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Alta petens, pariterque oculos teluinque totendit :
Tela tenens, fratrem Eurytion in vota vocavit :
Decidit exanimis, vitamque reliquit in astris
Hìc oculis subitò objicitur magnoque futurum 523. Ingens exitus Augurio monstrum: docuit post exitus ingens, docuit hoc pòst
Seraque terrifici cecinerunt omina vates.
Signavitque viam flammis, tenuesque recessit
Attonitis hæsêre animis, Superosque precati
510. Nodos et linea vincula rupit: he cut the ordinary course of events. It is from the knots, and the hempen cords, with which, monstro; because prodigies were thought to being tied by the foot, &c. Mr. Pope, in be sent from heaven to signify some remarkcomparing the games of Homer and Virgil, able future event. This one presaged the owns that Virgil has outdone his master by burning of the fleet of Æneas. Subitò. This the addition of two circumstances that make is the common reading. Heyne, after Heina beautiful gradation. In Homer, the first sius, reads subitum. archer cuts the string that held the bird, and
524. Cecinerunt : they interpreted the the other shoots him as he is mounting. In
omers late. Virgil, the first only hits the mark, the se
Servius explains séra by gravia, others by cond cuts the string, the third shoots him, futura, and Cerdanus by tarda. The comand the fourth, to show the strength of his
mon aceptation of the word is the easiest, arm, directs his arrow up to heaven, where implying that the soothsayers could make it kindles into a flame, and makes a pro- nothing of the omen, till the event took digy.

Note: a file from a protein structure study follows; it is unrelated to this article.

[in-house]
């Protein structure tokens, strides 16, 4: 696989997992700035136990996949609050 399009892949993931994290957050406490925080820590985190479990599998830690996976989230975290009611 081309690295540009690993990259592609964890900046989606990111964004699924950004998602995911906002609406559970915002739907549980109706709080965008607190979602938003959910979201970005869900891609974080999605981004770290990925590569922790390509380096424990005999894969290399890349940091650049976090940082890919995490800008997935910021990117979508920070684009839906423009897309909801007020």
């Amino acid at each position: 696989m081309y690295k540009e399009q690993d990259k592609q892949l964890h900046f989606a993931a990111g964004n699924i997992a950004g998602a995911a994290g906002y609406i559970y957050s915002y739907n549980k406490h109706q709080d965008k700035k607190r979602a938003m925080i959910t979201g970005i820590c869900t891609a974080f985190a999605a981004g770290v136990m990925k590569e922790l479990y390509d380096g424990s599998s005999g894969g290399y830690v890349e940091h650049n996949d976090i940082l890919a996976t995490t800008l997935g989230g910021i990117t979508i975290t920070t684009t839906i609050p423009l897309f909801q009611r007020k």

place; and then, when it was too late to 512. Fugit in notos : Notus is properly the avert it, and the ships on fire, they agreed south wind. Sometimes it is put for any that this must have been the thing signified wind. Here it seems to be used for the air by the prodigy. simply; wind being only air put in motion. In nubes ac cælum evolavil, says Heyne.
528. Crinem: a train of light. 513. Tum rapidus Eurytion: then intre
529. Hæsêre attonitis : they stood with pid Eurytion, a long time holding the arrow
astonished minds. Ruæus says : steterunt extended on his ready bow, &c. Servius stupefacti animo. says that Pandarus was worshipped as a 531. Æneas abnuit: nor did great Æneas hero among the Lycians. This explains the reject the omen; but embracing joyful Acesconduct of Eurytion in invoking him, in this tes, &c. He accepted it, considering it to be critical moment, to direct his arrow. propitious or favorable to him. He was
520. Contorsit : the reading of Heyne is probably led to this from its resemblance to contendit.
that which shone from the head of Ascanius, 523. Monstrum : here a prodigy, and his son. See Æn. ii. 680. It appears from about to be of great import, is suddenly this that the soothsayers had not yet interpresented to our eyes. Monstrum signifies preted the omen; otherwise Æneas would any thing that is, or happens, contrary to not have received it with joy.
533. Sume hæc, Opo. ter
536. Quem Thracius Cisseus olim dederat Anchise genitori ferre in magno munere, quasi
monumentum et pignus 540 sui amoris.
Sume, pater ; nam te voluit rex magnus Olympi
At pater Æneas, nondum certamine misso
544. Ile ingreditur 545 extremus, qui fixit
545. At pater Æneas. certainine nondum mis. so, vocat Epytiden ad
*548. Vade, age, ait. 550 et dic Ascanio, si jam
habet puerile aginen paratum secum, instruxit que cursus equorum, ut ducat turmas avo,
556. Coma pressa est omnibus tonsâ coronâ in morem.
558. Pars fert leves pharetras humero.